This pub is the former home of the Half Moon Theatre. The premises comprise a former Methodist chapel and an extension.
Framed collection of illustrations and text about The Half Moon Theatre.
The text reads: The J.D. Wetherspoon pub that you are now in takes its name from the Half Moon Theatre, which once occupied this site. The Half Moon moved here in 1979, taking over the neglected Welsh Calvinistic Methodist Chapel.
Built in 1900, the Chapel had seating for 400 Mile End Methodists. The entrances either side of the central doors led to galleries, and beyond the main room was a large vestry. The site backed onto a Jewish cemetery, now no longer in use.
The original Half Moon Theatre began life in a converted 19th century synagogue, in Alie Street. Founded in 1972, it staged modern socialist plays, community shows, and campaigning documentaries dealing with local issues.
However, the opening show on the new site was an unusual version of Shakespeare’s Hamlet, in which the lead was played by the actress Frances de la Tour. The production was in promenade form, jokingly explained in the programme as a result of the theatre not having any chairs.
Above: top, The Ripper, 1973 production, below, The Welsh Methodist Chapel.
Framed collection of illustrations, photographs and text about Charles Coborn.
The text reads: Music Hall entertainment originally developed from ‘concert rooms’ attached to inns or hotels. One of London’s earliest purpose built Music Halls was Wilton’s, off Wellclose Square. In the heyday of the Halls, before the First World War, programmes usually consisted of a series of unconnected acts with one or to ‘star turns’.
One such turn was Charles Coborn,' The Cockney Scot’. Born Colin McCallum in Sydney Square, Mile End, in 1852, he took the name Coborn from nearby Coborn Road, Bow. He made his debut as a comic singer in 1872 at the Magnet public house on the Isle of Dogs, being paid half a crown (12 1/2p) a night.
He is best-remembered for the songs Two Lovely Black Eyes, which he wrote himself, and The Man Who Broke the Bank at Monte Carlo, bought from the composer, Fred Gilbert, for a guinea. Both were first sung at the Paragon Music Hall, Mile End Road, in 1886.
Coborn left the stage in 1919, and became a variety agent. He later wrote an autobiography, The Man Who Broke the Bank, and died, aged 93, in 1945.
Above: ‘The Man Who Broke the Bank at Monte Carlo’
Top left: The audience
Centre Left: Paragon Theatre of Varieties
Left: Charles Coborn in old age.
Framed collection of illustrations and text about Jack Sheppard.
The text reads: The famous thief and highwayman Jack Sheppard was born in Stepney in 1702. His Father was a Smithfield carpenter, but Jack was brought up in Bishopsgate Workhouse. From an early age he kept dubious company, and progressed from ‘dipping’ (picking pockets) to ‘high toby’ (highway robbery).
He was caught and imprisoned in 1724, but managed to escape no less than four times. His most famous escape was via a chimney from Newgate Prison, which stood on the site now occupied by the Old Bailey Central Criminal Court.
By the time of his fifth capture, he had become famous. His portrait was painted in his cell by the royal artist Sir James Thornhill. When Sheppard was led from Newgate to the gallows at Tyburn (marble Arch), Oxford Street was lined with spectators, and a vast crowd watched his execution. He was just twenty two.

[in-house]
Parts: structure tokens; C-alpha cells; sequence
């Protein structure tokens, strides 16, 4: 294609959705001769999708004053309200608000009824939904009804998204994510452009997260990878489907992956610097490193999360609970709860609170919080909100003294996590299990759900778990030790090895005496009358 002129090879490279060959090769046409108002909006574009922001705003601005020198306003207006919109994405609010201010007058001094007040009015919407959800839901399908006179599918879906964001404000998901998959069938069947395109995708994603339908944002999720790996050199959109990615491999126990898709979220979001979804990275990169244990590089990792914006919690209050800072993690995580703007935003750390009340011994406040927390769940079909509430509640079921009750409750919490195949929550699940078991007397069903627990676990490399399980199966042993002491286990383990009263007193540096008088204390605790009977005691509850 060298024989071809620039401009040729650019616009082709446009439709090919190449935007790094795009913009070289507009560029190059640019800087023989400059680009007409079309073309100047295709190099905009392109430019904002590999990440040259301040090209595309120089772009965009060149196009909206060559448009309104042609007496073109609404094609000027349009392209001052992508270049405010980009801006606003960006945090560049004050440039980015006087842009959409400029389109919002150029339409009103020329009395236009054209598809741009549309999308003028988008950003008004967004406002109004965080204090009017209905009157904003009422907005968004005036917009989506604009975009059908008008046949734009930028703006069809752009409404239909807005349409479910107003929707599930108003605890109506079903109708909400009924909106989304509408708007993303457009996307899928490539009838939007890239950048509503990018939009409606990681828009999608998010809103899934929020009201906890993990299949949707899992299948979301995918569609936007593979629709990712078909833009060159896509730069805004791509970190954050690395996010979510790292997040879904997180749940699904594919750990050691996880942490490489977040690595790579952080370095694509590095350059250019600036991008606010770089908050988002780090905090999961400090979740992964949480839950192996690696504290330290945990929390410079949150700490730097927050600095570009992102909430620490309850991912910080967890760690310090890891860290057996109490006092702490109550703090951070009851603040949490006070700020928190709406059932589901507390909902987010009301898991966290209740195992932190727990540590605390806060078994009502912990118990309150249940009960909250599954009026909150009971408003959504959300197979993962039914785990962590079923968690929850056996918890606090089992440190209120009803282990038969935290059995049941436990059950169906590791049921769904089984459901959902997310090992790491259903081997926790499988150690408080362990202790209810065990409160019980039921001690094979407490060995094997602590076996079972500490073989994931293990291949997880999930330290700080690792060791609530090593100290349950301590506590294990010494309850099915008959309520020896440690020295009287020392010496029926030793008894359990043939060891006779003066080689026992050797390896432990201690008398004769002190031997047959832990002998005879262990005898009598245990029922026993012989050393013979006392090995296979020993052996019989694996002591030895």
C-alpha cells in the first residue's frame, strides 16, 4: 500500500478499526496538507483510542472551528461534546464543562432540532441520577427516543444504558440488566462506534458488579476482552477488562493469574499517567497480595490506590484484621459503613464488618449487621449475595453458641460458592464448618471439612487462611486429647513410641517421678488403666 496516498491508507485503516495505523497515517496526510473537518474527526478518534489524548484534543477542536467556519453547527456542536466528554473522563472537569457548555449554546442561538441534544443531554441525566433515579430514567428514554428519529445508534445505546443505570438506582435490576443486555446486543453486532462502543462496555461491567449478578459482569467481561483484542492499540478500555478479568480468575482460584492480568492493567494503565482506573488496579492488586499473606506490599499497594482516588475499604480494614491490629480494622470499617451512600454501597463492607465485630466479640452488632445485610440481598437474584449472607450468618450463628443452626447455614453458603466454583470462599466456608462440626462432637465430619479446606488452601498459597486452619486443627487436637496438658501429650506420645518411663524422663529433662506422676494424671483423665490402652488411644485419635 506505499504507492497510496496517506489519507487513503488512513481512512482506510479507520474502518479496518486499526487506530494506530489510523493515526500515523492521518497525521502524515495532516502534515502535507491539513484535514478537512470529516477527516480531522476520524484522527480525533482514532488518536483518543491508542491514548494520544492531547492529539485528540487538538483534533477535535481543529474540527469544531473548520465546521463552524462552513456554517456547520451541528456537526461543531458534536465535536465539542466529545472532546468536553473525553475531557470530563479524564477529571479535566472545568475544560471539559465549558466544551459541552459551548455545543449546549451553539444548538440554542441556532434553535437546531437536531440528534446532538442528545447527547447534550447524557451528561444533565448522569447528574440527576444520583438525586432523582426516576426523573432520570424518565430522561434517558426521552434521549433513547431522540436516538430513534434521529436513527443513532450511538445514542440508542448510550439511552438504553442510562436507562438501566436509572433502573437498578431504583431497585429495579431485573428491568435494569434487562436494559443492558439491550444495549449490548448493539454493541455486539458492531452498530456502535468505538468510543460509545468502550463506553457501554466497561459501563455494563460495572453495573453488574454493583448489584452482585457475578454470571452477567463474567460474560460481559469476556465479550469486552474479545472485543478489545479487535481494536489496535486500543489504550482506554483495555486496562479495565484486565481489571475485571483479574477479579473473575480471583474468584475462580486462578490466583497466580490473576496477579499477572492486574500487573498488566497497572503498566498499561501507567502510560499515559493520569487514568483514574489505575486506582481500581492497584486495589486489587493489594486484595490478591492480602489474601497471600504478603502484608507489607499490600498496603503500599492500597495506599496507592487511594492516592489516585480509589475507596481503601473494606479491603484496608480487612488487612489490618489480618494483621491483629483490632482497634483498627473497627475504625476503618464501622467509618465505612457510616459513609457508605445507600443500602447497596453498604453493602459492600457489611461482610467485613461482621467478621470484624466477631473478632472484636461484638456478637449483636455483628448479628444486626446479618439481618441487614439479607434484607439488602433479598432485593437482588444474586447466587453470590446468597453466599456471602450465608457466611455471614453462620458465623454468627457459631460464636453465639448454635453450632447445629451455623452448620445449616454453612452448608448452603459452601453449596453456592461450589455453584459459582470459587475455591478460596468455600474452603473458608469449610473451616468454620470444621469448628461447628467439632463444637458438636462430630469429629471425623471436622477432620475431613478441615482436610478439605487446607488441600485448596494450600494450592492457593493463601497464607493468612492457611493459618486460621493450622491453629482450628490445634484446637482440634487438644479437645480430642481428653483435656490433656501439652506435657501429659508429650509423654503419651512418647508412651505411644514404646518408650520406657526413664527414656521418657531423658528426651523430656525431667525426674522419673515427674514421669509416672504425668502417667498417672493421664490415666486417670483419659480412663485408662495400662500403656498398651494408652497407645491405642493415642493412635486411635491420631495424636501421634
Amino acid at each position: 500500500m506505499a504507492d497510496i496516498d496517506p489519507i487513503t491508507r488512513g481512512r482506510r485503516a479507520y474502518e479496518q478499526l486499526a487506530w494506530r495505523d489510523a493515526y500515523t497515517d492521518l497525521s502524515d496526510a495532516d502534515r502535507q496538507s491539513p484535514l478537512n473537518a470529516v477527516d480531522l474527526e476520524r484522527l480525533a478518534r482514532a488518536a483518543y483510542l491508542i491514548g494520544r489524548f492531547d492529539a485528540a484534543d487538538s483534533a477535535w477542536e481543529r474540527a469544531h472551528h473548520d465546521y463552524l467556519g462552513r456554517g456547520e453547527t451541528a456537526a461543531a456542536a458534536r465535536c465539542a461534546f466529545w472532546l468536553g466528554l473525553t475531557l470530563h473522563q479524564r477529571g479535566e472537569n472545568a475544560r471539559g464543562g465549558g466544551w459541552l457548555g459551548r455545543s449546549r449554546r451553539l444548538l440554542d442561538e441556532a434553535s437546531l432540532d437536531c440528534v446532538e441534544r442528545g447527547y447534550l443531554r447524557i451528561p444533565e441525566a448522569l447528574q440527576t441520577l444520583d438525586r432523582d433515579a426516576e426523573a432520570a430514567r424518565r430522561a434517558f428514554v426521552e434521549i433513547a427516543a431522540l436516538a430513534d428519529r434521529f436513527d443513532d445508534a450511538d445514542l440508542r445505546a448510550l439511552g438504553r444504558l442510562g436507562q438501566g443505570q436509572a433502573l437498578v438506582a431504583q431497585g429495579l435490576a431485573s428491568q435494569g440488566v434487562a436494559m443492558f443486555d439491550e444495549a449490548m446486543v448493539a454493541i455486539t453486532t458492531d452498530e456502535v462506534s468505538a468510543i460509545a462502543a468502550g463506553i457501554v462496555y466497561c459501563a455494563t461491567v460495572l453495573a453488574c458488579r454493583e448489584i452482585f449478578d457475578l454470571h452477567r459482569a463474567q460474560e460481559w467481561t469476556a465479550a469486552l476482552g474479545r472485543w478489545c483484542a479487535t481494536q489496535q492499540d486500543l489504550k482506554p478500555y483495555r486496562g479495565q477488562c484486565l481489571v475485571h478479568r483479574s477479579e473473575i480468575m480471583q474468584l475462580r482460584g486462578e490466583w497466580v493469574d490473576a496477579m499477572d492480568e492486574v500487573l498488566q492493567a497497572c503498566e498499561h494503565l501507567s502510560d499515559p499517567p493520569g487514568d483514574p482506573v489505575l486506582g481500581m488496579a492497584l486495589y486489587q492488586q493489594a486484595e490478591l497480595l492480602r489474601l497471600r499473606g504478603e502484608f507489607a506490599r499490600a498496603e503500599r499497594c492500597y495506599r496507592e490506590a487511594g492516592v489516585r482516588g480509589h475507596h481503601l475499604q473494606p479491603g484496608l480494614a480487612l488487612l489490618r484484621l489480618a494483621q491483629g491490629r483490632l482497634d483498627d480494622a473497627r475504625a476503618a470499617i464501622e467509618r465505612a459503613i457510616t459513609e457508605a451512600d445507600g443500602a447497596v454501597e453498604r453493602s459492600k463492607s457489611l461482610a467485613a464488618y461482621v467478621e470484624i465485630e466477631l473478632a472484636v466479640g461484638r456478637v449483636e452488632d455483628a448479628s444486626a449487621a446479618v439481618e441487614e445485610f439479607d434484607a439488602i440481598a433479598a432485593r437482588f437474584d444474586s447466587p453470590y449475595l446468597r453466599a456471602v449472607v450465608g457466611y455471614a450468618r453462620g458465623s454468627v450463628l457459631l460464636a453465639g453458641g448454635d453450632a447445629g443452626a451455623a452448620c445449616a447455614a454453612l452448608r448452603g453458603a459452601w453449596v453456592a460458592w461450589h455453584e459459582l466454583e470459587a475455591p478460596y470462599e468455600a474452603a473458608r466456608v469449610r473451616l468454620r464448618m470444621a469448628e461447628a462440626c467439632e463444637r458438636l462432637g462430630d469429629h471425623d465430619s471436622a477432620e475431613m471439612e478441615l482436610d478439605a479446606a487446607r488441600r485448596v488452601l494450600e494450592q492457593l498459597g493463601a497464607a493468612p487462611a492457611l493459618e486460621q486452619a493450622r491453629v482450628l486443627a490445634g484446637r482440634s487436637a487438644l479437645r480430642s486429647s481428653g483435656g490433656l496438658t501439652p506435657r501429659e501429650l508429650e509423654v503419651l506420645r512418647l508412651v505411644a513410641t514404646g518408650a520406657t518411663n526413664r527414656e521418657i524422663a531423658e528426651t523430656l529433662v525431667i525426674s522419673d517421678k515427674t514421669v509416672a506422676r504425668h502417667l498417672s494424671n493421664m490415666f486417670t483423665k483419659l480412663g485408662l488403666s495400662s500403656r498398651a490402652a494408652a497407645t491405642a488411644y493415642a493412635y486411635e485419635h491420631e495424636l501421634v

Sheppard’s brief career and dramatic exploits caught the public imagination, and inspired many street ballads, broadsheets, and moralising melodramas. He was the subject of one of Daniel Defoe’s many pamphlets, and the Victorian novelist Harrison Ainsworth – who had already glamorised the reputation of Dick Turpin – turned Sheppard into a romantic outlaw.
Right top: Newgate Prison
Right centre: The escape
Right: Portrait by James Thornhill a few days before Sheppard’s execution.
A framed poster depicting the performers at the Royal Performance, dated 31 October 1935.
A framed collection of prints of theatrical performances.
The bottom illustrations feature (left) ‘Miss Phyllis Neilson-Terry as Dorimene’and (right) ‘Sir Herbert Tree as M. Jourdain’.
A framed illustration and text about The Salvation Army.
The text reads: At the Whitechapel end of Mile End Road stands a life-sized statue of William Booth, founder of the East London Christian Mission, later the Salvation Army.
After a period as a minister on Tyneside, Booth felt called to more radical and practical Christian action. In July 1865 he preached in Whitechapel, outside The Blind Beggar, holding services in a tent in nearby Vallance Gardens. When the tent blew down, he moved the meetings indoors at 23 New Street.
Booth’s concern was with what he called ‘the submerged classes’, the destitute people of the East End.
Examples of Booth’s practical approach include the setting up of a Labour Exchange, a missing persons bureau, a legal aid scheme, and a factory producing safety matches. His organisation was unusual in that men and women worked together on equal terms.
Slowly the establishment recognised the value of Booth’s organisation. He was made a Freeman of the City of London, and given an honorary Doctorate at Oxford University.
Above: General Booth leading a service at salvation Army headquarters in Whitechapel Road.
An internal photograph of the bar, showing the original layout and design from the building’s former use.
A view of the building’s dome-shaped roof.
External photograph of the building – main entrance.
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